Guest blog interview - Bob Bohannon, the CIBSE TM66 LIA trainer


The LIA (Lighting Industry Association) has recently introduced a series of remote training sessions on Creating a circular economy in the lighting industry (TM66). They are divided into two modules, endorsed by CIBSE, and are designed to enhance your understanding and proficiency in utilising CIBSE's TM66 effectively.

Bob Bohannon, the CIBSE TM66 LIA trainer, has shared his experience in teaching, TM66 and his background in lighting.

What you can measure you can manage, TM66 is now enabling all sorts of organisations to either promote their sustainability, to take their first steps, or to demand sustainable products from their suppliers. - Bob Bohannon

Tell us a little about yourself

Bob BohannonI’ve been working in lighting for about 35 years and I’ve been privileged to work on some amazing buildings from St Pancras to the Iron Bridge and in all sectors from manufacturing, lighting design, volunteering for the Society of Light & Lighting and now being part of the incredible team at the Lighting Industry Association. 

In terms of sustainability, in a way it’s in my DNA, my mother was in Friends of the Earth in the 1970s, decades before many were aware of the problems we all now see every day. She brought me up with a strong awareness of the importance of the environment and human impacts on it. 

When not working, the key focus is my children, Ralph a talented automotive photographer (he thus shares a passion for light with his Dad, but maybe not the same priority for the environment) and Isla as she finishes her A levels and sets out for Uni.

As a trainer, what are you most looking forward to?

BB: Training is utterly pointless unless it results in action. For people to engage with it, it has to be both personally relevant and interesting, Muriel Rukeyser said "the universe is made of stories, not of atoms", I love that quote and she was right, training has to be real for you and ideally interactive and bidirectional.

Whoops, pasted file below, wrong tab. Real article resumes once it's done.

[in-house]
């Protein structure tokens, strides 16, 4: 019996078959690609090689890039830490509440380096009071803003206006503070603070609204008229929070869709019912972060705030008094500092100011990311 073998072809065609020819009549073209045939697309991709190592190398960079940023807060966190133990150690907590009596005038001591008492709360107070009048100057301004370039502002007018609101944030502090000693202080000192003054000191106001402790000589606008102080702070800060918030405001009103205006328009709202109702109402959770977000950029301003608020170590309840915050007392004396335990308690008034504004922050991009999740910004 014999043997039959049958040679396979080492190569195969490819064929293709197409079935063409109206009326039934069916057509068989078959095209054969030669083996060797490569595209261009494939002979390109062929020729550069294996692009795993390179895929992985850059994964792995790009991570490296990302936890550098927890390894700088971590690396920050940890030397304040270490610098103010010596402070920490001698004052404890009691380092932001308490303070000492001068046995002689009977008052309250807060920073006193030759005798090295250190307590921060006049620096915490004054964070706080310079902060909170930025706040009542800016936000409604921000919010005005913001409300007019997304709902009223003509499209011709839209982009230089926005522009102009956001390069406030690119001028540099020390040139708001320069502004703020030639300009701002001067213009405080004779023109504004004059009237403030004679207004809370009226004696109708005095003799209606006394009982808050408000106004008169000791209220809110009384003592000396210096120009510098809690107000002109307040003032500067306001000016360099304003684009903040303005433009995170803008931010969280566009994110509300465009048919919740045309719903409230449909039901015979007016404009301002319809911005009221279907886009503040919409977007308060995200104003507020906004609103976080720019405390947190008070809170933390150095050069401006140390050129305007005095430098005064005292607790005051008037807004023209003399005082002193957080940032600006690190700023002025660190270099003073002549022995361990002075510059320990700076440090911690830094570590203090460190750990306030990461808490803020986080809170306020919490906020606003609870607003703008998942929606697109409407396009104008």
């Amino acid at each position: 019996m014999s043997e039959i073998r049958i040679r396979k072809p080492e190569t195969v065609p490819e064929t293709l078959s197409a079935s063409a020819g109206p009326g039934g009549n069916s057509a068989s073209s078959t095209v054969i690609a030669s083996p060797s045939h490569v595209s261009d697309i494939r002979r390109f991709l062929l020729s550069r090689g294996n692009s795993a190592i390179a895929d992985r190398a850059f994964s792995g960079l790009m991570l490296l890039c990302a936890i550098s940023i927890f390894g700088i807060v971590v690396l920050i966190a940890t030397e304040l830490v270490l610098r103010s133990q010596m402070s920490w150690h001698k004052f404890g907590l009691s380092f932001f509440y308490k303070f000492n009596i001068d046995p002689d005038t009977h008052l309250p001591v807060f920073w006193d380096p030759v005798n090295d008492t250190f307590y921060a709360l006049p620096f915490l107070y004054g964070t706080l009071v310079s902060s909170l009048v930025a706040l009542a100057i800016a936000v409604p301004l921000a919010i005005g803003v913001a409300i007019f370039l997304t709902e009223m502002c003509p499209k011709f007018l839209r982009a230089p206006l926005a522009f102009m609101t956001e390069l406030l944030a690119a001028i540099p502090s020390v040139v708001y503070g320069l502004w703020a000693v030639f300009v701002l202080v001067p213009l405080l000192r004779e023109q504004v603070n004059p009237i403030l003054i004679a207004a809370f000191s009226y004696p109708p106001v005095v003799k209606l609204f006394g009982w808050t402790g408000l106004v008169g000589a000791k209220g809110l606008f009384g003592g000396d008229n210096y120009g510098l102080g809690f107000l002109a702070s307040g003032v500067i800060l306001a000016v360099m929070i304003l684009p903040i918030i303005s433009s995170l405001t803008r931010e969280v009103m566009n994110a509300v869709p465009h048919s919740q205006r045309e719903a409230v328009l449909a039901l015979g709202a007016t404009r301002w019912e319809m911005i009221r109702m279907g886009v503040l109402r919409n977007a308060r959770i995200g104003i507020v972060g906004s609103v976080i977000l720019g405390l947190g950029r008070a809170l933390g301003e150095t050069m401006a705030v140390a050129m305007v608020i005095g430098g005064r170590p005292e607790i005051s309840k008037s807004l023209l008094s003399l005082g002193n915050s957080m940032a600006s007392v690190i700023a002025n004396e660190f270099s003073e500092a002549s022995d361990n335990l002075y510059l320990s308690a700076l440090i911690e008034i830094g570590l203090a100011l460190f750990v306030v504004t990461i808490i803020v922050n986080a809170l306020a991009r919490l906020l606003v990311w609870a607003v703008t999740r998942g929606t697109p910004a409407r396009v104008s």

For me the added ingredients in a good trainer are passion and fun, Kermit the frog was right when he said ‘it’s not easy being green’, sustainability is complex, somehow we need to make it as accessible and thus deliverable as possible.

What is your favourite part about your topic area? 

BB: It helps of course that I led the brilliant team that created TM66 and the Circular Economy Assessment Method so I have a huge responsibility to honour the team’s and CIBSE’s work by delivering training that makes TM66 as widely used as possible.

It is great is to hear stories of TM66 being applied, to see it in use. What you can measure you can manage, TM66 is now enabling all sorts of organisations to either promote their sustainability, to take their first steps, or to demand sustainable products from their suppliers. Listening to course participants show us it is working, our industry is increasingly doing the right thing right.

Why do you think that it’s important that building services professionals keep up with their professional development?

BB: We have two influences demanding professional development, firstly the increasing speed and size of change, especially in sustainability and secondly the need under the Building Safety Act for competence. In building services, from designer, through manufacturer to installer – competence and thus professional development should be a given, not an option.

If you could go back to your younger self when you started working in building services, what advice would you give yourself or would you try to change some of the decisions and actions done then?

BB: That’s a really good question. My older self, living in a world where global warming is no longer a theoretical prediction by a fact of daily life, would maybe have questioned how much I flew, or some of the larger architectural floodlighting projects – but as they say, the past is a different place, they did things differently there. In terms of circular economy, dark skies and most other aspects of sustainability (for example using waterless offset printing in catalogues) I hope history will judge me to be consistently ethical.

What would you tell someone who is just about to start or consider working in building services? 

BB: Go for it. Modern humans spend much of their life inside buildings, this move indoors has only happened since the industrial revolution, so the last two to three hundred years at most. To quote Dame Judith Hackett ‘we want people to live healthy lives in any building at any time’. 

We need to deliver superb indoor environmental quality, including lighting, heating, ventilation and acoustics, in a manner that has the lowest life cycle impact on the environment. That should be challenge enough for any bright new entrant to our industry. 

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